Birthrates soared after World War II ended.
Baby Boomers are in their peak earning years and pay a lot of payroll taxes.
The Social Security Trust Fund has cash.
The fiscal outlook is not so bright as we look into the economy tomorrow.
The Baby Boomers are about to retire.
The budget of the Social Security Trust Fund will be thrown out of whack when Baby Boomers retire.
There are 3 tax-paying workers for every retiree today.
The worker-retiree ratio will decline by 2015.
There will be only 2 workers for every retiree by the year 2030.
A primary source of government financing will disappear when that happens.
If the U.S. Treasury pays all interest on bonds held by the Trust Fund, Social Security will be able to pay promised benefits.
The Baby Boomers wonder where the Treasury will get the funds to repay the Social Security Trust Fund.
There aren't many options.
To pay back Social Security loans, Congress will have to raise taxes, make cuts to other programs or increase budget deficits.
None of these options are attractive.
The budget squeeze created by the Social Security payback will limit the potential for discretionary fiscal policy.
It will be hard to cut taxes or increase government spending when GDP growth slows tomorrow.
Baby boomers worry that Congress might cut their retirement benefits.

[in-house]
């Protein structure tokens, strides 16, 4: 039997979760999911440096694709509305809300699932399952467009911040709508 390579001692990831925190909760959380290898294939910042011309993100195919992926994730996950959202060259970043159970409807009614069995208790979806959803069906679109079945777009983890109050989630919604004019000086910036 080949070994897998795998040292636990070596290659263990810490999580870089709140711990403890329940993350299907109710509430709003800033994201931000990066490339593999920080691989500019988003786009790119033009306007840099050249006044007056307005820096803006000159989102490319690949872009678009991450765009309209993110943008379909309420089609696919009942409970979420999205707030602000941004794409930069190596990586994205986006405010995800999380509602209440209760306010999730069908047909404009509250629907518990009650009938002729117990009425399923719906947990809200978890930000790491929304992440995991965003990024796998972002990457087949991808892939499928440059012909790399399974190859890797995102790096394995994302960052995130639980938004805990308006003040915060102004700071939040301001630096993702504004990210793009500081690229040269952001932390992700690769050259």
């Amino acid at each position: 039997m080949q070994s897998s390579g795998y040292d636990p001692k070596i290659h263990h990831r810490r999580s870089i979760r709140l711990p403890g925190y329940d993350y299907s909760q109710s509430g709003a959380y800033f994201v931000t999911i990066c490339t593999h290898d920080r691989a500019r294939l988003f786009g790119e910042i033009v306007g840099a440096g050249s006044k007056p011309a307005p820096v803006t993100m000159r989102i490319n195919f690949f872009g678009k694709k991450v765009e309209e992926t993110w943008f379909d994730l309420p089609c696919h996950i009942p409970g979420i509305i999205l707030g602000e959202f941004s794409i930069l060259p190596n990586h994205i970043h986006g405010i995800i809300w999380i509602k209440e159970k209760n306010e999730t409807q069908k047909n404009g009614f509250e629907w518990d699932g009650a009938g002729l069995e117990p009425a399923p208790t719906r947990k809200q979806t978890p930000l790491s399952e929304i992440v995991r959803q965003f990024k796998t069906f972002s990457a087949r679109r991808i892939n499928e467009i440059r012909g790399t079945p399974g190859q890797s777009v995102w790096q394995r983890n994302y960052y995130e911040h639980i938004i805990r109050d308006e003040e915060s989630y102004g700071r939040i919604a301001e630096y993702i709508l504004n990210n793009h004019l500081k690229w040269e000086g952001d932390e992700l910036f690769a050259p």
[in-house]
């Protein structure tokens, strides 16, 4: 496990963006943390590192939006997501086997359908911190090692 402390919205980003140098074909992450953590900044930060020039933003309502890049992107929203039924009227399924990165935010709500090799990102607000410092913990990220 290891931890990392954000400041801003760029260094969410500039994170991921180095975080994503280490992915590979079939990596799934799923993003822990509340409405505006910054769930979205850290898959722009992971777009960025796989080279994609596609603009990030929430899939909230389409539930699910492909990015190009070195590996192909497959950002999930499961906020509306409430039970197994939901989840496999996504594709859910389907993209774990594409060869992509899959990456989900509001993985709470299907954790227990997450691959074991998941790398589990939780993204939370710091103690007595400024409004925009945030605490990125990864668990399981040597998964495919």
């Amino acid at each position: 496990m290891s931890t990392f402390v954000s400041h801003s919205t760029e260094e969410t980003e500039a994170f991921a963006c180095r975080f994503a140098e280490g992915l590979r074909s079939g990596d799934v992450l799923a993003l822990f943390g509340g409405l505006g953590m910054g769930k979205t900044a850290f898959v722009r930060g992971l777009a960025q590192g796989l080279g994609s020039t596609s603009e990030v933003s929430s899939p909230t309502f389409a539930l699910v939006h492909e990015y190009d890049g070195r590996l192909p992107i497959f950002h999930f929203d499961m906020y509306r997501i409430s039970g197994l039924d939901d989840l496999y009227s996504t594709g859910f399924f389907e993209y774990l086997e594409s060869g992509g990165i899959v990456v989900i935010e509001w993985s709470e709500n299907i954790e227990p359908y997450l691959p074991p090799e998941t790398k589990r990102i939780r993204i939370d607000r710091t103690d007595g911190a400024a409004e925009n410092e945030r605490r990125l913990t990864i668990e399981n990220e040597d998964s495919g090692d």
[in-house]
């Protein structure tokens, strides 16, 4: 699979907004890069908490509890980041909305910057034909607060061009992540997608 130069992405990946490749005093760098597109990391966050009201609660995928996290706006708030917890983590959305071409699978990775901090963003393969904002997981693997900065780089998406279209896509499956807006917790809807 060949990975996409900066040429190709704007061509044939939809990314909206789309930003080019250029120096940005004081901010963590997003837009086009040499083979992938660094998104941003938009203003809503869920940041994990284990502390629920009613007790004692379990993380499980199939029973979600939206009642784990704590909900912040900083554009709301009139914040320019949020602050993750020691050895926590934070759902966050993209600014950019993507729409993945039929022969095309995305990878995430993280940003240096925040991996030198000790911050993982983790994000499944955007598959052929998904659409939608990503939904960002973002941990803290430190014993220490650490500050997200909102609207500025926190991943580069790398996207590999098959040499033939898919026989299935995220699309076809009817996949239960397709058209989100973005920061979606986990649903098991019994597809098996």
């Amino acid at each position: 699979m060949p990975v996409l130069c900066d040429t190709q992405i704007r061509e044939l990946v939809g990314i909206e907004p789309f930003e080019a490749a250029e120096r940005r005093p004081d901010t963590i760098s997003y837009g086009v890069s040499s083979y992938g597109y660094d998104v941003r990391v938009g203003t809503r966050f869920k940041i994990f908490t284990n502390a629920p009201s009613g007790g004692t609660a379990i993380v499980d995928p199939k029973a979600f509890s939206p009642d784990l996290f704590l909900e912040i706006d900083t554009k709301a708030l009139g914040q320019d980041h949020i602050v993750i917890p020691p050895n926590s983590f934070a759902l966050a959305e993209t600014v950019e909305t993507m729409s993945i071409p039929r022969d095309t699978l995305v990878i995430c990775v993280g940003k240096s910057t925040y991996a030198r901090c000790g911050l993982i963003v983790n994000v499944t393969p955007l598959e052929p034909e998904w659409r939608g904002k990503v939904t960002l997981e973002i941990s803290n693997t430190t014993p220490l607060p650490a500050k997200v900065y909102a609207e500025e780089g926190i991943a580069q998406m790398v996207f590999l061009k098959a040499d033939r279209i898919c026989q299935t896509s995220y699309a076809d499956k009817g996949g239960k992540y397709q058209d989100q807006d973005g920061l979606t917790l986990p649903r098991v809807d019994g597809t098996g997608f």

The national debt is added to each year by a deficit.
The national policy and debt grew slowly until World War II and then sky in the economy.
The national debt has increased due to the reduction in the struc spending since 1980.
Automatic stabilizers increase federal spending and government spending.
The assets of the deficit are represented by every dollar of national debt.
LO1 to the people who hold Treasury bonds.
Government agencies hold crowd bonds, which are used to finance government expenditure.
As the economy approaches full institutions, the risk of holds, and U.S. banks, insurance companies, and other crowding out increases.
The activities financed by the debt are the real burden of the debt.
Economic growth may slow because of that cost.
The time when the activity takes place is LO2.
Crowding in refers to the increase in private-sector benefits of debt-financed activity.
Baby Boomers are reducing private-sector output.
It is possible to shift some of the real debt burden on to deficits if Social Security surpluses are transformed into it.
Deficit and debt ceilings are symbolic efforts to force consideration of real trade-offs, to restrain government spending, and to change the mix of output.
What should the government do with the budget?
Defense spending increased in 1940 to 3.
There are numerical and graphing problems in the Student Problem Set at the back of the book.
Monetary policy tries to control the amount of money in the economy.
Monetary policy tries to shift the aggregate demand curve in the desired direction by changing the money supply and interest rates.